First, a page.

swiping left and right

I’ve been at this swiping thing for three or four weeks now, so let’s suss out a few more lessons / observations on seeking life-long love on Tinder…

First, here’s my approach — and don’t hesitate to tell me if you think I’m wrong on this one:  Swiping is my “first move.” In other words, if I’ve swiped right, that’s my move. I’m probably not going to send the first message, too. Why? Because I want the guy who likes what he sees and reads to reach out and make his move. And, yes, I’m definitely discerning the content of the message. A simple “hi” doesn’t score many points.

Here’s where things go from there:

  • Some guys just keep the conversation going on too long before making a move. I don’t want a pen pal; I just want enough back and forth to know we have common interests and the guy can carry on an intelligent conversation. Then ask me out already! Isn’t the entire idea to meet?
  • I’m cutting guys loose quickly. There are a couple I’ve simply un-matched on the app because I didn’t feel like conversing any longer. Some I’ve simply said, “I don’t feel our communication styles are meshing.” And one guy who was messaging and texting me, then somehow found me on Facebook and sent a friend request (denied! stalkerish!), and then got really sarcastic bordering on belligerent, so I’ve blocked him from contacting me on my phone as well.
  • I’ve seen one guy — I’ll call him Brad — three times. Wasn’t exactly excited about our first meeting…until we were laughing together at the end and he kissed me. A little forward, I’ll admit, but I like a bold man. And as skeptical as I’ve been about certain things, he has proven himself intelligent, capable, funny, and so much more. He doesn’t seem to have been broken by his divorce; he has a rich, full life. Like Mr. Meltsmyheart, he constantly surprises me in the depth and breadth of our conversations and his pursuits. And he has not yet said or done a single thing that raises a red flag for me, aside from physically having his foot firmly on the accelerator — and I can put the brakes on that. From the get go, he was in it to win it! We have the ever-elusive chemistry in spades. When I’m with him, I feel really ready for a relationship in a way that’s difficult to articulate and something I don’t recall feeling for a long time…”ease,” I guess. We can be quiet or we can talk. We’re still getting to know each other, sure, but it’s comfortable and there’s no friction. And then he was told he’d be out of a job at the end of the month — surprise! — and he’s not in hot pursuit mode anymore. I like him enough to be a little scared about what the timing of this means… And yet he has great perspective about it and invited me to go skydiving with him to celebrate a good three-year run at that gig. Good thing I’m dating other guys to keep from investing too much before its time and to keep my wits about me!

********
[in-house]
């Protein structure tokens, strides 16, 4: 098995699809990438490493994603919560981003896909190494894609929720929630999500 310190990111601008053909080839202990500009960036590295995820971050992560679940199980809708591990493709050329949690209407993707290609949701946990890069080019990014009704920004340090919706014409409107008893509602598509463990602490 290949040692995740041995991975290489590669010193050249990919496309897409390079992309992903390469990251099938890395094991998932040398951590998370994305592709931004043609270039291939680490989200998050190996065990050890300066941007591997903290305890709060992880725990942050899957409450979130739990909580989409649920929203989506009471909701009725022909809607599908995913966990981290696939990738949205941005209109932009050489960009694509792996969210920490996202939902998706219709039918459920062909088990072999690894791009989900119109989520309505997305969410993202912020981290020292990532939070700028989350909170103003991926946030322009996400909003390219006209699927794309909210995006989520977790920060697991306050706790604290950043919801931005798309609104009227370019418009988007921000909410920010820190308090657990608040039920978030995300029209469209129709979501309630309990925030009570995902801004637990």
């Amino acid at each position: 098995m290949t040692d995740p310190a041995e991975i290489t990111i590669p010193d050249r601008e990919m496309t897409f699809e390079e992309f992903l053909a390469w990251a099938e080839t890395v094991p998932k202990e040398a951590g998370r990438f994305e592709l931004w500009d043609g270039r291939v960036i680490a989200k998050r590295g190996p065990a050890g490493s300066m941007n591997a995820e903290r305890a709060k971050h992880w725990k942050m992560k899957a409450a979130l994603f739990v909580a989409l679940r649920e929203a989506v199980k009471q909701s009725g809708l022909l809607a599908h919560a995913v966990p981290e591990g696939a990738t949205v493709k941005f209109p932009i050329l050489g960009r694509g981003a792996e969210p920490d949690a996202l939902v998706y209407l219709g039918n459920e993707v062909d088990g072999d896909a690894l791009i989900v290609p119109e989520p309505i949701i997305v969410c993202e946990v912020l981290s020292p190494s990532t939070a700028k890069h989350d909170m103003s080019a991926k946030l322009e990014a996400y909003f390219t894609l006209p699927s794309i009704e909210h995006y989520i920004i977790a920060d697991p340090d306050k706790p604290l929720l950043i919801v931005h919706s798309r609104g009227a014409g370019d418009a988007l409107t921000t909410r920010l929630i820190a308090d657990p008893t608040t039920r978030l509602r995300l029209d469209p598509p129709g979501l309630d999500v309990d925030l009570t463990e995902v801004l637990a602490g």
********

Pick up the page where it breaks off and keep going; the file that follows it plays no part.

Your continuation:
• The other guy I’ve seen three times — call him Mark — is a good conversationalist with good taste. We have more than a little bit in common and I enjoy his company. And when he kissed me goodnight on our last date, I couldn’t help but wish he were Brad. Uh-oh. The chemistry is just not the same. And, in comparison (and I know comparisons are so not fair!), he does seem like his divorce broke him and he’s still picking up the pieces. I want a man fully realized — a homeowner with some semblance of his life in tact, not a guy still living in a shabby apartment. I don’t feel broken and, as I’ve said so many times, I’m only looking for an equal.
  • The guys I think I’m going to like are often not the ones I like the most and, based on text messages before or after first or second dates, the front runner is always changing. I wanted to like Chet, the successful sales guy with a home in an appealing suburb, more than I do. And I haven’t even met Adam, but his text messages make me think I’ll really like him.

In other words, I’m still feeling it all out…trying to be aware of how I’m feeling in the moment when I spend time with someone, take it all one day at a time, dig into the nominal drama I’m creating in my head and deal with it. So far, it’s mostly happy hunting.

coming home to an empty house

Last night…

I had a great night out — fun times and great conversations with truly amazing friends. I love nights like this!

And, at the end of the night, I came home to a child-free home…a home that seems too silent, too empty. A part of me knows I should relish this. I should take some sort of pride and joy in coming home to a place that I own (I mean, well, there is that bit with the bank…) and being able to do what I choose with my time. And I do relish a break from parenting…